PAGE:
Frank LeMay commented that, “Point of access changes won’t work because the river changes from day to day.”

Joan Wolfe of Stoddard asked about changing Act 179, “What’s the downside?  Why wouldn’t the governor want to sign it?”

Senator Schilling said that, Assembly leader Van Wanggaard didn’t bring up the trespass law change proposed by 96th Assembly District representative Lee Nerison in the Assembly because,  “Governor Walker would likely veto it and the Republicans in the legislature don’t want to be put in the position of overriding the governor’s veto.”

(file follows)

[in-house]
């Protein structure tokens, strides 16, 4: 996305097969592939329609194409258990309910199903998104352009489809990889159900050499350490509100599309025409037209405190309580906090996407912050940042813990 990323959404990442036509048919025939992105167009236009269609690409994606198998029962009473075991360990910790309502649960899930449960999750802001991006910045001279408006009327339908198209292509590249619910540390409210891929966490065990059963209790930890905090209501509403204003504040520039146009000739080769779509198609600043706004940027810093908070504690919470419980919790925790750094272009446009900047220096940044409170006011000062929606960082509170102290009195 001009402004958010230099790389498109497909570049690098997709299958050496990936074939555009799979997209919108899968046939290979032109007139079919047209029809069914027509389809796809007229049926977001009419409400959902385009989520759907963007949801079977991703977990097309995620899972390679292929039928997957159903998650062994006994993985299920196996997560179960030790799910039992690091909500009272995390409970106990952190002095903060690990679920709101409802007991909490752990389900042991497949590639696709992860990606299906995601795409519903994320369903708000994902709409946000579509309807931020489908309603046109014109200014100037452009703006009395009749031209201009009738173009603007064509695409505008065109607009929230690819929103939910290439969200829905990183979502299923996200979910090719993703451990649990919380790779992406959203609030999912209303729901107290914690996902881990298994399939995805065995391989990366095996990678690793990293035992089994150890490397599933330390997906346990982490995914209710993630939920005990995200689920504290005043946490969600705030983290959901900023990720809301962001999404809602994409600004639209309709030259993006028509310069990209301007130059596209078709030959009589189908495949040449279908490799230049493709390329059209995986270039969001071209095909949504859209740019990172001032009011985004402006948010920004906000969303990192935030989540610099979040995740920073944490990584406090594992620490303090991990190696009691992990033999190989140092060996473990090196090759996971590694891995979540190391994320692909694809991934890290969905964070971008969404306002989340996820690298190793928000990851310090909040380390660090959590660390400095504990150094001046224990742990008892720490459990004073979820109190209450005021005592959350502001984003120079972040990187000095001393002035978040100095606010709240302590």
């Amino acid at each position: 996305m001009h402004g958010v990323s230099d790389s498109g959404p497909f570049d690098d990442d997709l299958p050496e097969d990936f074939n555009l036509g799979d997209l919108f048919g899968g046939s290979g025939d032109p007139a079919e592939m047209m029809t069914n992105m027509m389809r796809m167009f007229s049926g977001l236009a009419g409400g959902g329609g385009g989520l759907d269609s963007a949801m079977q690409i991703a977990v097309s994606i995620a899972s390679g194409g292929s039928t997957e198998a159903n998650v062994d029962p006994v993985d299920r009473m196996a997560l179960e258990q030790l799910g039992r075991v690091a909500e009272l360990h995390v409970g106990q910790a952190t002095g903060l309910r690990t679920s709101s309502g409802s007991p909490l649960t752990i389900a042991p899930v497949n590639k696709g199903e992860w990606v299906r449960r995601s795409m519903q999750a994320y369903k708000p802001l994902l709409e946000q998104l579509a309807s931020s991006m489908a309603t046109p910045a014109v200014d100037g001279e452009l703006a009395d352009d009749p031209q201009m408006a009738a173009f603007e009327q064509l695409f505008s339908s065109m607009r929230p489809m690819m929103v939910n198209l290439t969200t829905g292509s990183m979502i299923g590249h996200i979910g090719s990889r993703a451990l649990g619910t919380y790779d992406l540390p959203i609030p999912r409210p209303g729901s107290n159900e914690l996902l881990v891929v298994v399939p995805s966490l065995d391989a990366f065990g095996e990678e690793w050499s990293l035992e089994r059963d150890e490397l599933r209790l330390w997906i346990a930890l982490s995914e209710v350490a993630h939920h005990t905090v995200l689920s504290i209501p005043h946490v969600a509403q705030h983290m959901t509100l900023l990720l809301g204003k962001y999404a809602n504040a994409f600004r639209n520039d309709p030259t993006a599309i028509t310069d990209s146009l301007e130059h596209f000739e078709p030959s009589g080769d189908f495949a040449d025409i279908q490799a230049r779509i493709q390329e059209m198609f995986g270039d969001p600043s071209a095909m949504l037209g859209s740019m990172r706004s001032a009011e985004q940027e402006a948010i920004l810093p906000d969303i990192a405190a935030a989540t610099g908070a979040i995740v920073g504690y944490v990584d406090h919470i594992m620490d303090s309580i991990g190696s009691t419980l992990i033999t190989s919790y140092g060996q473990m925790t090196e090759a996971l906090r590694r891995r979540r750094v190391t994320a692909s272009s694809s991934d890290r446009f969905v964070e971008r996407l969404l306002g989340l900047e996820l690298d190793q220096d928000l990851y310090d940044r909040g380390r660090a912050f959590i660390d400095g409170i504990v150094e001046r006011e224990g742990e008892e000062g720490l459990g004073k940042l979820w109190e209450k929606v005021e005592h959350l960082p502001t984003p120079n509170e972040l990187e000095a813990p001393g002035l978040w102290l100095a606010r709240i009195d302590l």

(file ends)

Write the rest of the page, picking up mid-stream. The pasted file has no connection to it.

Phillip Hooker of Victory said that the railroad speed limit is too high.  “It should be 45 mph max,” he said.

Monique Hooker of Victory expressed her concern about being able to do river cleanups, “The Friends of Pool 9 need to clean along the Mississippi and on the Wisconsin side.  Students and volunteers need access to clean up the river banks.  We have to look at the environmental issue and put your money where your mouth is.”

Ralph Knutson of De Soto said, “We need more rail inspections.  There is no state accountability – no rail inspectors.”  He added that, “The railroad is also interested in having only one person on a train to operate it to save money.”

Commissioner Wadhwa said that, “The federal safety board is taking comments on fewer crew.”

Senator Shilling added, “There is a bill in progress to improve emergency preparedness along the railroad and to train first responders to deal with (railroad) emergencies.”